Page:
It seems everyone is jumping on the property bandwagon in the fear of “missing out”. With property investment achieving a cult following, it appears anecdotally that investing in property is the only sure-fire way to making your millions.
Is the property party over?
With the Australian property market coming off the back of a recent boom, and respected economists warning people that residential housing and apartment prices are arguably overvalued, could the property party be coming to an end? And if so, are there alternatives? When deciding to invest in property, it is important to assess your potential investment opportunity for the two types of expected returns: 1. capital growth and; 2. income or yield.
Capital growth refers to the likelihood that an asset will increase in value over time. For example, if I buy an apartment today, do I expect the sale price to be higher in 5-10 years time? Income or yield is the net-of-costs income that you will derive from holding an asset year on year. Referring back to the above example, this would be the rental income received less the running costs such as strata fees, agents commission, council rates and maintenance/repairs.
While property prices in major east coast cities and even regional areas have grown a great deal in recent years, rental income has remained relatively stable. Price appreciation has outgrown rental growth significantly. Looking at the average price and rental data figures, it appears that when taking out a loan to buy a property, you are going to be significantly out of pocket year on year (negatively geared) as the average net yield on residential property sits at around 3% per annum (being generous), and borrowing costs sitting at around 5% per annum (being conservative). And while you are able to claim this out-of-pocket cash flow loss as a tax deduction (negative gearing), you have still gone backwards – you’ve made a cash flow loss. You would therefore, have to have received capital growth on the property to have made this loss back before you’ve actually made any real return.
In the last 30-40 years, there have been extended periods where it benefited property owners to make cash flow losses on their investments, as these losses were typically minimal and were made up for in corresponding capital growth. However, we are now facing losses that are bigger than ever before, as net rental yields are at an all-time low. With respected economists and property experts arguing that we are in a “property bubble”, it may be time to consider whether negative gearing and reliance on capital gains are still appropriate for your circumstance.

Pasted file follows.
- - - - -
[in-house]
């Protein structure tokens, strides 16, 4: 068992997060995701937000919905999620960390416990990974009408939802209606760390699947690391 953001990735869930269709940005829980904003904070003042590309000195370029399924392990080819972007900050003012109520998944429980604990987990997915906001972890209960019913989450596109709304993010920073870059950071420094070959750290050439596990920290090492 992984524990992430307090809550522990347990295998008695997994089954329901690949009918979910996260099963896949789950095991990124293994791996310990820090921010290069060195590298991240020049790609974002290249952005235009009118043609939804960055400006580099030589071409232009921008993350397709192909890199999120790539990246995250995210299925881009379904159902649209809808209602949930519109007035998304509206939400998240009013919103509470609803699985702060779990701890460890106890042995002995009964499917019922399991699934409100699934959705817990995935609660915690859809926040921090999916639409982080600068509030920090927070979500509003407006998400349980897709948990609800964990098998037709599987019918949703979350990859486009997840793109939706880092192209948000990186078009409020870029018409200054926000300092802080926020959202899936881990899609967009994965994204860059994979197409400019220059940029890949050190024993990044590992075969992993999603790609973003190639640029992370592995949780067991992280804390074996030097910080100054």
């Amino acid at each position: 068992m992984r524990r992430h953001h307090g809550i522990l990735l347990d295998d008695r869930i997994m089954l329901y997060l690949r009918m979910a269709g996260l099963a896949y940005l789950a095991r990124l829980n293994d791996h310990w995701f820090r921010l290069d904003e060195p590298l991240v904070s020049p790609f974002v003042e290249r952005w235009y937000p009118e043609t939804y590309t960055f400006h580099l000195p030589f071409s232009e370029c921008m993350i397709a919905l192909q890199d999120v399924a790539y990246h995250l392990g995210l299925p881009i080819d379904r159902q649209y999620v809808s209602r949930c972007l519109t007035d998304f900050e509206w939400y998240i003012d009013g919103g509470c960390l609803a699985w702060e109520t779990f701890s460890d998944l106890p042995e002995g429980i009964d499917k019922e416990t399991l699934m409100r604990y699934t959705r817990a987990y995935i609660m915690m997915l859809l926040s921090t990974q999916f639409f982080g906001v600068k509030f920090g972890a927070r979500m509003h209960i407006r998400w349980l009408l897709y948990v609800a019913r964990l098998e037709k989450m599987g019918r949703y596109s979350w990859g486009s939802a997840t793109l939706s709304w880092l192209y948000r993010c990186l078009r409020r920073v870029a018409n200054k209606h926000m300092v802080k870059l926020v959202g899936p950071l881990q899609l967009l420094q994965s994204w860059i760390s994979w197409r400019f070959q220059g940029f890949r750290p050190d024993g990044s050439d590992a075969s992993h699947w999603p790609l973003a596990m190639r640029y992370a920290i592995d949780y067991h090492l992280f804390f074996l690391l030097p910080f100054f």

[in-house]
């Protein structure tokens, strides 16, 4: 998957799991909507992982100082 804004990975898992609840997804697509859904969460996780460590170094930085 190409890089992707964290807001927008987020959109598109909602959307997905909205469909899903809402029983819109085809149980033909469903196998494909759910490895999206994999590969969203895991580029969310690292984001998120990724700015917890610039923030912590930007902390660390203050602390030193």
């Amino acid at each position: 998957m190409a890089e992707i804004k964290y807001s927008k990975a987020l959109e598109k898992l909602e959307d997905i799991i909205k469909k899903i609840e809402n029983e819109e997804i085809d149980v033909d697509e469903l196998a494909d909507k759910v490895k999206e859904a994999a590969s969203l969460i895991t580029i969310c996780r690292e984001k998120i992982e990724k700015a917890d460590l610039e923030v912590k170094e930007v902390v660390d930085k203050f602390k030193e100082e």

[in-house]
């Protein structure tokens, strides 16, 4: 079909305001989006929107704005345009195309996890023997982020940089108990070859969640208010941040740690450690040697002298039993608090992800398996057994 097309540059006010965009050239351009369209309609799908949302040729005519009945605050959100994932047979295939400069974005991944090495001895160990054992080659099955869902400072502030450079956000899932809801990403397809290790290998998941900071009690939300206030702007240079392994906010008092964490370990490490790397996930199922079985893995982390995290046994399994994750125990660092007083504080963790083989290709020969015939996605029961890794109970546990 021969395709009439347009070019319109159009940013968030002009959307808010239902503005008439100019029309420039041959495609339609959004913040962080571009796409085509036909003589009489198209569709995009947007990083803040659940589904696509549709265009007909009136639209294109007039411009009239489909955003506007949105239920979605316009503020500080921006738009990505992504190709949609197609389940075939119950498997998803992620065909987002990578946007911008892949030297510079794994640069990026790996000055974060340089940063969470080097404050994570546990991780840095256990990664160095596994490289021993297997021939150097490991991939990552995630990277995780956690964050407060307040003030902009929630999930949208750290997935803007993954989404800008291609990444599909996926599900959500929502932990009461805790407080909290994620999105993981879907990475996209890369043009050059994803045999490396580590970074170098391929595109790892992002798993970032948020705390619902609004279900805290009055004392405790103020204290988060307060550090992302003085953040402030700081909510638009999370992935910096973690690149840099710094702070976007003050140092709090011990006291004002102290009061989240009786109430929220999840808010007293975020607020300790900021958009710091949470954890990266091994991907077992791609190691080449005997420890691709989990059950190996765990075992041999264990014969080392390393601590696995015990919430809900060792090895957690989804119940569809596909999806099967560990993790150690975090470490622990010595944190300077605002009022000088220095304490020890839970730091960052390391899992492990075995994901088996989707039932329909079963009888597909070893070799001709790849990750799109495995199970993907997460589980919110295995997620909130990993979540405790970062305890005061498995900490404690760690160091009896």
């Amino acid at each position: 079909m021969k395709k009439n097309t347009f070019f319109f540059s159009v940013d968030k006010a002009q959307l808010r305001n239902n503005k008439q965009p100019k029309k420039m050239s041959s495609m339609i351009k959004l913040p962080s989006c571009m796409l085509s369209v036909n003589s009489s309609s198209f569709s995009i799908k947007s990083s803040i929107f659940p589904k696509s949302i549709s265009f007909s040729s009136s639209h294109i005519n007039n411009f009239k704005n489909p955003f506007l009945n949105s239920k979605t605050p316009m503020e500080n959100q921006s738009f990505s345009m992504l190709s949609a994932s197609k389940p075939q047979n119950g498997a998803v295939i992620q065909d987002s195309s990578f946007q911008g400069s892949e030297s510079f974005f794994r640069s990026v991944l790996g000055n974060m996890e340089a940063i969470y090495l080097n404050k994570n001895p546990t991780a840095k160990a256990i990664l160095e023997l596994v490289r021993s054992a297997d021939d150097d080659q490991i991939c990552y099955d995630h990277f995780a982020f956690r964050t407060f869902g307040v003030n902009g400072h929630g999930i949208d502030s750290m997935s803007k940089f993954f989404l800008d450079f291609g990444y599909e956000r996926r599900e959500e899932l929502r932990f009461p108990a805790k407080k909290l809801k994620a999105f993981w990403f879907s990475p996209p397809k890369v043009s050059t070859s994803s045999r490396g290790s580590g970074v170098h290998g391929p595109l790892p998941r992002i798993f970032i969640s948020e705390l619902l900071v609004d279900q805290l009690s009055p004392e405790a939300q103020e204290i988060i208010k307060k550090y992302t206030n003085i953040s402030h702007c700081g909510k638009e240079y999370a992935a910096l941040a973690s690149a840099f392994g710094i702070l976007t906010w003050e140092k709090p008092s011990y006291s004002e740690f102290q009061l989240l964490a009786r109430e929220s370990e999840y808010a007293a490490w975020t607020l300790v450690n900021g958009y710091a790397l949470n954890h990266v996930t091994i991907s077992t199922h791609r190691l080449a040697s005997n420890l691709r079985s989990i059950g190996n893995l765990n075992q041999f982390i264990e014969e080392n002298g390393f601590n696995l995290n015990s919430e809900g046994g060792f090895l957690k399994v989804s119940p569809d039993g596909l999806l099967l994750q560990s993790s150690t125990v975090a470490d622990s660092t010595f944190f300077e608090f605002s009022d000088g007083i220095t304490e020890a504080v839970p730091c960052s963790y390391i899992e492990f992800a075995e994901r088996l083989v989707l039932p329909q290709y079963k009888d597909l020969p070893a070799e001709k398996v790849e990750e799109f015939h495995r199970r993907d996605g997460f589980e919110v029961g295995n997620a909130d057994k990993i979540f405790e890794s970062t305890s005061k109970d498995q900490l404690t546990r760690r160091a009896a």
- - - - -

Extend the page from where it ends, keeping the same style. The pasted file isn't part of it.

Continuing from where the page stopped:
Are there alternatives?
There are several alternatives to property, one of which is a diversified portfolio of Australian shares that are listed on the ASX top 200. We’re not talking about a portfolio of ‘speckies’ or ‘penny-farthing’ mining companies, but rather major corporations who have been operating for decades and who report sound profit growth on a reliable and consistent basis.
The average yield (inclusive of franking credits) from a basket of 50-60 top ASX 200 listed companies sits at around 7%. Let’s assume that it costs 1% per annum to have your portfolio professionally managed, this would result in an after costs yield of 6% per annum (compared to 3% in the above property example). When borrowing costs sit at around 5%, this strategy has the potential to be cash flow positive as opposed to negative. This investment strategy actually provides you with a return on your investment as opposed to you paying it in the first example.
But what about capital growth and the volatility that accompanies shares? The All Ordinaries index which refers to a basket of all shares on the Australian Securities Exchange has grown consistently over the past 120 years, despite undesirable events such as The Great Depression, WWI and WWII, September 11 attacks, the global financial crisis, the tech bubble and other stock market ‘crashes’. Throughout history, each time the market has fallen, it has recovered and gone on to grow further.
Investing in property or securities should not be looked at as a quick and easy way to make a profit. It is likely that you will experience capital volatility and market downturns. Too often people panic and sell when the market experiences a downturn, however sometimes you have to ride the peaks and troughs.
When comparing these two strategies, there are a few things to consider. Firstly from an income perspective, investing in securities is more affordable whereby it pays you rather than you paying it. Secondly, from a capital growth perspective, both shares and property have the potential to increase in value over time. However, whilst the Australian property market is booming, there are claims that it is overvalued and economists are forecasting a downturn. We’re not saying that you should steer clear from the property market, we are simply recommending that you do not place “all our eggs in one basket” when it comes to your wealth.
Both property investing and securities investing have merit, but it is important to remember that the suitability of either strategy depends on the individual and their circumstance. Many people steer clear from shares as they perceive them as being too “risky” or “foreign”. But what many people fail to realise is that they have their benefits and their drawbacks, just like property. We can be quick to glorify property investing because it is a physical asset however, stocks provide enormous and somewhat untapped potential. If you are considering alternative investment strategies, we would love to discuss your personal circumstance with you. Please call us on 9545 0953.
Please note that the information provided is of a general nature only and has not been tailored to your personal circumstances. Please seek professional advice prior to acting on this information.